Irish Lifeboat Stations

There are 46 lifeboat stations on the island of Ireland, with an operational base in Swords, Co Dublin. Irish RNLI crews are tasked through a paging system instigated by the Irish Coast Guard which can task a range of rescue resources depending on the nature of the emergency.

Famous Irish Lifeboat Rescues

Irish Lifeboats have participated in many rescues, perhaps the most famous of which was the rescue of the crew of the Daunt Rock lightship off Cork Harbour by the Ballycotton lifeboat in 1936. Spending almost 50 hours at sea, the lifeboat stood by the drifting lightship until the proximity to the Daunt Rock forced the coxswain to get alongside and successfully rescue the lightship's crew.

32 Irish lifeboat crew have been lost in rescue missions, including the 15 crew of the Kingstown (now Dun Laoghaire) lifeboat which capsized while attempting to rescue the crew of the SS Palme on Christmas Eve 1895.

FAQs

While the number of callouts to lifeboat stations varies from year to year, Howth Lifeboat station has aggregated more 'shouts' in recent years than other stations, averaging just over 60 a year.

Stations with an offshore lifeboat have a full-time mechanic, while some have a full-time coxswain. However, most lifeboat crews are volunteers.

SSE Renewables are the sponsors of the 2020 Round Ireland Race.

Wicklow Sailing Club in association with the Royal Ocean Racing Club in London and The Royal Irish Yacht Club in Dublin.

In 2019, 8,941 lifeboat launches saved 342 lives across the RNLI fleet.

The Irish fleet is a mixture of inshore and all-weather (offshore) craft. The offshore lifeboats, which range from 17m to 12m in length are either moored afloat, launched down a slipway or are towed into the sea on a trailer and launched. The inshore boats are either rigid or non-rigid inflatables.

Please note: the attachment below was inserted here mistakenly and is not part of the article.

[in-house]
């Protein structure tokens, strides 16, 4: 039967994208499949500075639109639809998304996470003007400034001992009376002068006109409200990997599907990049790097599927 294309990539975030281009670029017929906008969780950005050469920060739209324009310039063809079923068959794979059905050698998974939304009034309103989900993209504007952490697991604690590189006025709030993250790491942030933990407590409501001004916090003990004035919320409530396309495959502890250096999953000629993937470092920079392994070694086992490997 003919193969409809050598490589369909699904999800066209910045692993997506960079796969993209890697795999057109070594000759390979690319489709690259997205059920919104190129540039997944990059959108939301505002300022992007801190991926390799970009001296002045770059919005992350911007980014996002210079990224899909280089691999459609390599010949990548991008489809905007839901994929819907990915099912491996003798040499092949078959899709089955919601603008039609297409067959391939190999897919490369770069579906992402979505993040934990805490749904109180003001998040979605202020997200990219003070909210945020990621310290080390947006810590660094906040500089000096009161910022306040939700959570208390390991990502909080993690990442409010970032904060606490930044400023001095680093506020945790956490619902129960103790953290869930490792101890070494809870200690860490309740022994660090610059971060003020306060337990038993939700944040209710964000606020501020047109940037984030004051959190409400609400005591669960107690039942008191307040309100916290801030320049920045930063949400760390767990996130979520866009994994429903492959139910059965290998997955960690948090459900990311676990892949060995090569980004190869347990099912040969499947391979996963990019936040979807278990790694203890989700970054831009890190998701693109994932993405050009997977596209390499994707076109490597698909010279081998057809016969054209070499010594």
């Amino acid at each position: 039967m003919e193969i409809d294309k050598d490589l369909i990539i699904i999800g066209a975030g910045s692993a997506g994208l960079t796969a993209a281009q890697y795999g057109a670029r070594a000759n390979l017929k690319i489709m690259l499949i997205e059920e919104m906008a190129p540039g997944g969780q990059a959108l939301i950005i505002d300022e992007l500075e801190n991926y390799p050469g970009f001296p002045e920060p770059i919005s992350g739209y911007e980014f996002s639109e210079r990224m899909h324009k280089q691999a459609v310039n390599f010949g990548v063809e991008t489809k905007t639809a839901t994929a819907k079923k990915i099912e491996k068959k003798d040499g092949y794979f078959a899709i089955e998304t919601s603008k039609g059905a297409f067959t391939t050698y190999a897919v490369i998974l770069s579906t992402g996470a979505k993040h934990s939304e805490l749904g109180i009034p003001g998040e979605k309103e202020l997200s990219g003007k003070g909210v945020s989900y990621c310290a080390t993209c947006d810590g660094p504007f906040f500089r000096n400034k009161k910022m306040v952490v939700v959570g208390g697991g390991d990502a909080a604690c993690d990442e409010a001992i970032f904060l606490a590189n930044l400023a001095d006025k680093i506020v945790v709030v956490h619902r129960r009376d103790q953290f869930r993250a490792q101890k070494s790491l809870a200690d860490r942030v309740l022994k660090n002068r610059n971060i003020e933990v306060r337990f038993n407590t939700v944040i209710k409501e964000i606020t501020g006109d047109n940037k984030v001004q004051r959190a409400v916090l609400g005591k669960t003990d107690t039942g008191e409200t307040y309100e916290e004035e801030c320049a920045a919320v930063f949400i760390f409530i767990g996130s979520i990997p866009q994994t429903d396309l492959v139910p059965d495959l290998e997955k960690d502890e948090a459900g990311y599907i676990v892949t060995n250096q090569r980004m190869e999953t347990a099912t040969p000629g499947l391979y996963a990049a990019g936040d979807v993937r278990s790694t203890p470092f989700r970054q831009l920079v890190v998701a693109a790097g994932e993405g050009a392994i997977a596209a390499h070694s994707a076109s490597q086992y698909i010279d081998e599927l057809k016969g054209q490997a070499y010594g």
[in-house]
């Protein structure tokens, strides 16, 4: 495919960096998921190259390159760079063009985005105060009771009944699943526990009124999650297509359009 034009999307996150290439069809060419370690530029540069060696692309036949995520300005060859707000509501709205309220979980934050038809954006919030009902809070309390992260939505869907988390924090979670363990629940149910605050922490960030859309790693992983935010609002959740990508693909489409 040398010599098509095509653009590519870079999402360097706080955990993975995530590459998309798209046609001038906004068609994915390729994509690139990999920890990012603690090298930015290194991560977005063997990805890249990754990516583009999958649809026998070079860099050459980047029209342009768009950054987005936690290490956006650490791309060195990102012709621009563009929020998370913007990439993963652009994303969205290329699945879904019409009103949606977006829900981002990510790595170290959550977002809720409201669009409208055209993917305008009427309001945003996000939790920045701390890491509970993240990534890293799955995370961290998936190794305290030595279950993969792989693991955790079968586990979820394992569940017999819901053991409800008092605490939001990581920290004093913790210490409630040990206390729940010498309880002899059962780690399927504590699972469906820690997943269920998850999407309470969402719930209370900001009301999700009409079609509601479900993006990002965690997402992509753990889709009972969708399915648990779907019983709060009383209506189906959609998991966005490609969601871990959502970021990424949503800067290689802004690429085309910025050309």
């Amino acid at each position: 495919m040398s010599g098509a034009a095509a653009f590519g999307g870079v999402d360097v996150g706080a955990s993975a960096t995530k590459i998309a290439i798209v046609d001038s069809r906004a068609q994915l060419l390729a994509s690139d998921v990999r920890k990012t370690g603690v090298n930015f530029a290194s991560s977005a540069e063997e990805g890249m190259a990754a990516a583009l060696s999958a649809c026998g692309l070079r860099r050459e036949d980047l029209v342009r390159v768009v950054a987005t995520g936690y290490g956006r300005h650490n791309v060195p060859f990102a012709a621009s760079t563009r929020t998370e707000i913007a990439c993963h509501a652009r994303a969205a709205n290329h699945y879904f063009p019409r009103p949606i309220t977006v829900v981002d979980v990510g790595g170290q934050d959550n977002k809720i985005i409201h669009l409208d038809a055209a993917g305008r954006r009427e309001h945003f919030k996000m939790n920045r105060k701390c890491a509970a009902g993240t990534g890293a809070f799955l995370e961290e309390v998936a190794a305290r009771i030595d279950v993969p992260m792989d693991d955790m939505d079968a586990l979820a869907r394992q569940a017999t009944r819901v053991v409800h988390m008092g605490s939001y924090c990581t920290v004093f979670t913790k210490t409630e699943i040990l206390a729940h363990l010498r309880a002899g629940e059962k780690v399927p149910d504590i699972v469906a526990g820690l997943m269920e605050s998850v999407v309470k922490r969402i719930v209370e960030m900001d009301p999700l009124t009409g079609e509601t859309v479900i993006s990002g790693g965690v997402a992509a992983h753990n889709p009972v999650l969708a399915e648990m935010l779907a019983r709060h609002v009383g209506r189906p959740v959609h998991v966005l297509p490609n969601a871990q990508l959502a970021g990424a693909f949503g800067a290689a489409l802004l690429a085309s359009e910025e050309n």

The Irish Coast Guard in the Republic of Ireland or the UK Coastguard in Northern Ireland task lifeboats when an emergency call is received, through any of the recognised systems. These include 999/112 phone calls, Mayday/PanPan calls on VHF, a signal from an emergency position indicating radio beacon (EPIRB) or distress signals.

The Irish Coast Guard is the government agency responsible for the response to, and co-ordination of, maritime accidents which require search and rescue operations. To carry out their task the Coast Guard calls on their own resources – Coast Guard units manned by volunteers and contracted helicopters, as well as "declared resources" - RNLI lifeboats and crews. While lifeboats conduct the operation, the coordination is provided by the Coast Guard.

A lifeboat coxswain (pronounced cox'n) is the skipper or master of the lifeboat.

RNLI Lifeboat crews are required to follow a particular development plan that covers a pre-agreed range of skills necessary to complete particular tasks. These skills and tasks form part of the competence-based training that is delivered both locally and at the RNLI's Lifeboat College in Poole, Dorset

 

While the RNLI is dependent on donations and legacies for funding, they also need volunteer crew and fund-raisers.

© Afloat 2020